Durban: 29 February 2019
A national maritime sector transport indaba convened by the Department of Transport over two days and involving government, various of its entities including the South African Maritime Safety Authority (SAMSA), private sector companies and academia is currently underway in Durban.
According to Minister of Transport Dr Blade Nzimande, the event on Thursday and Friday is a dialogue to promote strong relationship between government and private sector regarding developments, challenges, opportunities and transformation in the country’s maritime sector.
“The two-day discussions will also take into consideration the Comprehensive Maritime Transport Policy (CMTP) which outlines strategic guidance to transformation and gender parity in the maritime sector, job creation and stimulating the marine for economic development,” the department said a statement.
It said key topics for discussion over the next two days include; government’s maritime transport strategic objectives, key challenges and opportunities relating to safety of navigation along South Africa coast, unlocking maritime sector development through the delivery of strategic infrastructure in ports, industry development and transformation, maritime women empowerment in Africa, opportunities and challenges for coastal shipping as well as the country’s Mining Charter and its link with the maritime sector.
In explaining further the thinking behind the gathering described as the first dialogue of its kind for the maritime sector, Dr Nzimande said: “I have decided as part of the commitment I made when I accepted the appointment as Minister of Transport for the Republic of South Africa to promote a much deeper dialogue between government and the transport industry inclusive of all other stakeholders with direct or indirect interest in the transport industry.
“A great deal of what has interested me in this sector is not only its complexity, but most importantly its power to transform every sector of the economy. Transport has also a social transformation dimension for, through improved access and affordability, it has an ability to deepen social interaction almost at all levels.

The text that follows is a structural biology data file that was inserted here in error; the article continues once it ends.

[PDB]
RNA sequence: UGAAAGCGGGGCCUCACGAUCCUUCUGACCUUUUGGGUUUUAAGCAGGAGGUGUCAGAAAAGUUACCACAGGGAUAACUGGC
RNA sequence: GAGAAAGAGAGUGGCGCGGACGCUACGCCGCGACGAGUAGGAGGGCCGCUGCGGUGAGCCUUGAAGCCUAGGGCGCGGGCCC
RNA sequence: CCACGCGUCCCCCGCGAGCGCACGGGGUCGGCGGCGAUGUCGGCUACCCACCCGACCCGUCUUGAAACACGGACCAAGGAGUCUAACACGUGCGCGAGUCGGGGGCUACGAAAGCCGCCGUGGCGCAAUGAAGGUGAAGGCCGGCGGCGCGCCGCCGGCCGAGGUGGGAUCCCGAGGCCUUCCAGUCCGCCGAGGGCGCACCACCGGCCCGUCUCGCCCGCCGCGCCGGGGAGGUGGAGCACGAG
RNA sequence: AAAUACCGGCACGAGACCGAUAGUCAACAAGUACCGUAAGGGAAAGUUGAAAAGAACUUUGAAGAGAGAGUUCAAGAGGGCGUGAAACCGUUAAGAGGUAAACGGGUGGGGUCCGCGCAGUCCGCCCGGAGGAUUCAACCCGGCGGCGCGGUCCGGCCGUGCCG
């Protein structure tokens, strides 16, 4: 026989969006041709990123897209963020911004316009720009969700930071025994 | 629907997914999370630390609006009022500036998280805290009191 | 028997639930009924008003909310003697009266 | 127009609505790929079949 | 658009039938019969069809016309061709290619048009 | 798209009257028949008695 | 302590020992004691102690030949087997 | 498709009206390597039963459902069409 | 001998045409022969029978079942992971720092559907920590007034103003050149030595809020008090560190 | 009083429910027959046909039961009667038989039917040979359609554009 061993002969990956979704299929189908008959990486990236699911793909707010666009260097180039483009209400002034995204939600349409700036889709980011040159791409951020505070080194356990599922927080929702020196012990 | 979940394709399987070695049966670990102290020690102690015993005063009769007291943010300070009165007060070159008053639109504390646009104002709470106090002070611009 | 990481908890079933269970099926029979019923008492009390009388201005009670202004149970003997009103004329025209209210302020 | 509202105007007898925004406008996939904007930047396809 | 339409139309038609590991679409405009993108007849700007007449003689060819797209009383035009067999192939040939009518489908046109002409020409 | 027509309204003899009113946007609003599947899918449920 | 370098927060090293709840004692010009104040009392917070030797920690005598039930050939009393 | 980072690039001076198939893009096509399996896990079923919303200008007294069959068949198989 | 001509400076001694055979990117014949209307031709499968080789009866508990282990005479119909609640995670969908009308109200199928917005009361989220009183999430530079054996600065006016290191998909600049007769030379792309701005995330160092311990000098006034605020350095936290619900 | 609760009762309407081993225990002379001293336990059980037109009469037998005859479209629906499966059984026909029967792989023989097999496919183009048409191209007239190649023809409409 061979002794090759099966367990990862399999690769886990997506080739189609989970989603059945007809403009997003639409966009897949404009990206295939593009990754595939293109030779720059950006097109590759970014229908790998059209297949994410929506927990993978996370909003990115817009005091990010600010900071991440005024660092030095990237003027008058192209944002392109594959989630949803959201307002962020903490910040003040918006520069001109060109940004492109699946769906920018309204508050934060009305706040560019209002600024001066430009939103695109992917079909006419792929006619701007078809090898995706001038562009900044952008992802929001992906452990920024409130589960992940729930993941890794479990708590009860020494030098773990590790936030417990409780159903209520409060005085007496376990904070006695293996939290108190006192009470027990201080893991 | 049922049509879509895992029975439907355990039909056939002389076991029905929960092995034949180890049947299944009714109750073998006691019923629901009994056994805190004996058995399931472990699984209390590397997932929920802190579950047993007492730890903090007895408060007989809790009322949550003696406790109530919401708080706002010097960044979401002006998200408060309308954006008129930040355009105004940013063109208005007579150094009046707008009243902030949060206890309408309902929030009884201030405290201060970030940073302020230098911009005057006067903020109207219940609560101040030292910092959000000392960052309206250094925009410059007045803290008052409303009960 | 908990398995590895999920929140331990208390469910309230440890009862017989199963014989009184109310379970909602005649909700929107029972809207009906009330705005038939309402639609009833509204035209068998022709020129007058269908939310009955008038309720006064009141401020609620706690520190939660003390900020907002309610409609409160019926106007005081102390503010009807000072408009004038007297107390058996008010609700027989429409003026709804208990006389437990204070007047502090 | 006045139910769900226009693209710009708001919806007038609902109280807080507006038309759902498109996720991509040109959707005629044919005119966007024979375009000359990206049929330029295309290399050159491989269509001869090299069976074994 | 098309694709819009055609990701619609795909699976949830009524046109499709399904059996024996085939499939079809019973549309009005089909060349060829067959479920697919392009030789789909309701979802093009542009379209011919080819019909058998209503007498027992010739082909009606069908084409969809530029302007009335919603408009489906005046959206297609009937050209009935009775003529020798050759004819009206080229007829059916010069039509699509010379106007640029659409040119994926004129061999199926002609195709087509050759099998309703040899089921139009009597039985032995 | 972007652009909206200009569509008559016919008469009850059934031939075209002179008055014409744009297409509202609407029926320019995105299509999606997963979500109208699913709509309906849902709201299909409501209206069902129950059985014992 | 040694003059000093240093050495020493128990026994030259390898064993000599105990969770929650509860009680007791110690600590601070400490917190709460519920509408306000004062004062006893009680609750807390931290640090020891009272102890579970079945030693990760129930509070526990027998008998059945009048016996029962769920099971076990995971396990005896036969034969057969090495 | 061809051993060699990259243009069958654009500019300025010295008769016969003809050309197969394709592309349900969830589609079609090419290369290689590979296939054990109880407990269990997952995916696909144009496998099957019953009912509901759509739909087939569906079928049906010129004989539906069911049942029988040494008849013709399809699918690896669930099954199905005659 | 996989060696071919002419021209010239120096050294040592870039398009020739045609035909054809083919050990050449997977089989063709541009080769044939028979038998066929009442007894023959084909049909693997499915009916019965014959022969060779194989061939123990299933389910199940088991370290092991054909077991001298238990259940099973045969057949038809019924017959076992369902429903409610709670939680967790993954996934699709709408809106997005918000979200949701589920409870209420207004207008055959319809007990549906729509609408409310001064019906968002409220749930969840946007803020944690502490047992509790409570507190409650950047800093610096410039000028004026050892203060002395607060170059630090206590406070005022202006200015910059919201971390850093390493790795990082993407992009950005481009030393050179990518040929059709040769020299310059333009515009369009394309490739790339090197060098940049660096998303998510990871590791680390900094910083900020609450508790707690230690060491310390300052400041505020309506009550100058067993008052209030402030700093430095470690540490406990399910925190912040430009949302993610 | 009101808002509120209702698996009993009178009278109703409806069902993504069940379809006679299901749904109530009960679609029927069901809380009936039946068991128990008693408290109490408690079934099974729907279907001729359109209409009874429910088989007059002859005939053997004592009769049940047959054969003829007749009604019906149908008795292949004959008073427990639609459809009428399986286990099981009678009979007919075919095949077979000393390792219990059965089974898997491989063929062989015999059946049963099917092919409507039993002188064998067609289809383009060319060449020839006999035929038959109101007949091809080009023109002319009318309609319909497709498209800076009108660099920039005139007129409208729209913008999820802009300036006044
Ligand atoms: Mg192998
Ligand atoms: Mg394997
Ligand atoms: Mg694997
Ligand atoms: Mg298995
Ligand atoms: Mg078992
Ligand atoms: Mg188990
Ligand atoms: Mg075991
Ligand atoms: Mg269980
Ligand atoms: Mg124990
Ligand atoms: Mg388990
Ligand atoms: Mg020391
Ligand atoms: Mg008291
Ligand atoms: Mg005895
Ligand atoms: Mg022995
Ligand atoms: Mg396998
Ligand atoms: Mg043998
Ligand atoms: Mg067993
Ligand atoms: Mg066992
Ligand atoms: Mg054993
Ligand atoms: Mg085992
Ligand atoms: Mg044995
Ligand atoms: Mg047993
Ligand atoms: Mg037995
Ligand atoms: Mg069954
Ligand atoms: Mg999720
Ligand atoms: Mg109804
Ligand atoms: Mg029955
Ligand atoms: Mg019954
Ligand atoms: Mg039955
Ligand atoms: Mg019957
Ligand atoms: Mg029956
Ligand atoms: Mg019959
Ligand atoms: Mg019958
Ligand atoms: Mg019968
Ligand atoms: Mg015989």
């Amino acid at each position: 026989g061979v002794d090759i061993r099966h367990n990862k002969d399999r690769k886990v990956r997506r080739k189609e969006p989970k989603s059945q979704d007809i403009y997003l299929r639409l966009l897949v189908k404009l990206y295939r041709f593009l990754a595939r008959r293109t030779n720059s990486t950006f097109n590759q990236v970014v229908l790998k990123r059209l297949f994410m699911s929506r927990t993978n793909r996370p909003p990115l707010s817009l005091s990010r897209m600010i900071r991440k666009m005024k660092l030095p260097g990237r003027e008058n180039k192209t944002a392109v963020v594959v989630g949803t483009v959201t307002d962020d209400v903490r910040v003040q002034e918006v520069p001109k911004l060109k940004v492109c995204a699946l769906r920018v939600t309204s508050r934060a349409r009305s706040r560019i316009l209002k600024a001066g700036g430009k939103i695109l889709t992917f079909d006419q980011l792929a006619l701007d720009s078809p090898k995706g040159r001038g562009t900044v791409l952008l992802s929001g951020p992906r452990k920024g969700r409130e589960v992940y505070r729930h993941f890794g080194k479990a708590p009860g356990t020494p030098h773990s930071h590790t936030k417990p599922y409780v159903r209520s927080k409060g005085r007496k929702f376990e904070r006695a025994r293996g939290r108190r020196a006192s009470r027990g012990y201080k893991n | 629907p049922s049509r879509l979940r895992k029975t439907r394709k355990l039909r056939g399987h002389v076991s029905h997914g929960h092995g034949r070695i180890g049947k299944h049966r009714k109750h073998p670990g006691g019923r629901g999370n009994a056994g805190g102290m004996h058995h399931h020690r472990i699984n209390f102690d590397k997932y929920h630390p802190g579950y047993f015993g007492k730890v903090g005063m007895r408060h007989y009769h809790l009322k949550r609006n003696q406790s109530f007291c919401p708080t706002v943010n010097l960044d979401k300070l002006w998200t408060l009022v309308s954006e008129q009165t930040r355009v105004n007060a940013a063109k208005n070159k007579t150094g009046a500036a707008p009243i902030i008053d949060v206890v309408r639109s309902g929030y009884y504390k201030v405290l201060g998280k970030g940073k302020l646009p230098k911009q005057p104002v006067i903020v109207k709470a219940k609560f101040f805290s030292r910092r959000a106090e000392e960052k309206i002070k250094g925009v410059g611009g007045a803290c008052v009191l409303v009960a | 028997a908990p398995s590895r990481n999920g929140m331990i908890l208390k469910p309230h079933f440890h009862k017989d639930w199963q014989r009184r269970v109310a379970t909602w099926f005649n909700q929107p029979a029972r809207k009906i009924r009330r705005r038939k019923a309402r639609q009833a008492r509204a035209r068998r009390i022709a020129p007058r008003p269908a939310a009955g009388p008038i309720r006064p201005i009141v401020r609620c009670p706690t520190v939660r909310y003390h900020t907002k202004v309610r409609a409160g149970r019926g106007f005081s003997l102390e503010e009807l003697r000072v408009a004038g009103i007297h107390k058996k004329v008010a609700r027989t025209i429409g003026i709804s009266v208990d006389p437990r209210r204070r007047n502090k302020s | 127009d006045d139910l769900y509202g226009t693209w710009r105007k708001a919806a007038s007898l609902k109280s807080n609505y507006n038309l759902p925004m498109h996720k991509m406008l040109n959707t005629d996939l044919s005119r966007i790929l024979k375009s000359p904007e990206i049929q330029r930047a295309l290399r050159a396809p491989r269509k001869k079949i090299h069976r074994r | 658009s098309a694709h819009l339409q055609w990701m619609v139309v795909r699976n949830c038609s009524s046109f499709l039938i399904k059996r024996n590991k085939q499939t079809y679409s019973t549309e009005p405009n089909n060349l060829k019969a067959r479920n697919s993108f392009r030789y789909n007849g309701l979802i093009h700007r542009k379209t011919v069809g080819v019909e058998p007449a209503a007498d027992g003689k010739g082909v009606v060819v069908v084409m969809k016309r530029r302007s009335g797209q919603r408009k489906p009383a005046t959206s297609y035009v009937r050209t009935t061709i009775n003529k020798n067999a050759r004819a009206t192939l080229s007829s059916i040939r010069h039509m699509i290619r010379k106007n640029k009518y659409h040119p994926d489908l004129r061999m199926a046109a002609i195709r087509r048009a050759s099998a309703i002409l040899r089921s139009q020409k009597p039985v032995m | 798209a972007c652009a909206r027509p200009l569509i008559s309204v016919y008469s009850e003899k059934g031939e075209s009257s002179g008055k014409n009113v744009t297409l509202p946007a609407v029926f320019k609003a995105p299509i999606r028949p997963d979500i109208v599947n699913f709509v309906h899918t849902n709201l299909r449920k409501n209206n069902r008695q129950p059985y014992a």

“If then transport has such power to cause or bring about change, it means when managed well, it is no insignificant contributor to total transformation of society. It could therefore be suggested that an untransformed transport sector limits the ability of society to fully transform.
“But what I have observed is a much deeper question or challenge of our industry and, that is, its inability to talk within itself. This question has therefore kept me wondering in how we could create a transport dialogue platform of not only the transport stakeholders but also its customers and the society at large.
“There is lot that can be achieved when working cooperatively and collaboratively across all transport sectors. I have therefore decided to launch the Transport Industry Dialogue series and I aim to achieve a much closer working relationship between government, labour and business.
“It is through these dialogues that the mission of transport that of transforming society will be better shared and possibly understood better for decisive and integrated actions.
“The inaugural Maritime Transport dialogue event is the first one in the series not only because of the globalizing nature of maritime transport, but because we also aim in 2019 to accelerate the implementation of the Comprehensive Maritime Policy (CMTP) as approved by Cabinet in 2017.
“South Africa is a coastal state surrounded by three oceans and yet we are yet to fully enjoy the benefits of being a coastal state through our ocean based economy. The CMTP calls us to develop South Africa to become an international maritime centre.
“This inaugural maritime dialogue will, from now on, become an annual feature in the maritime calendar and I have no doubt of its ability to help us achieve this desire of being an international maritime Centre,” said Dr Nzimande.
This blog will carry further updates on Thursday through to the weekend in multimedia format.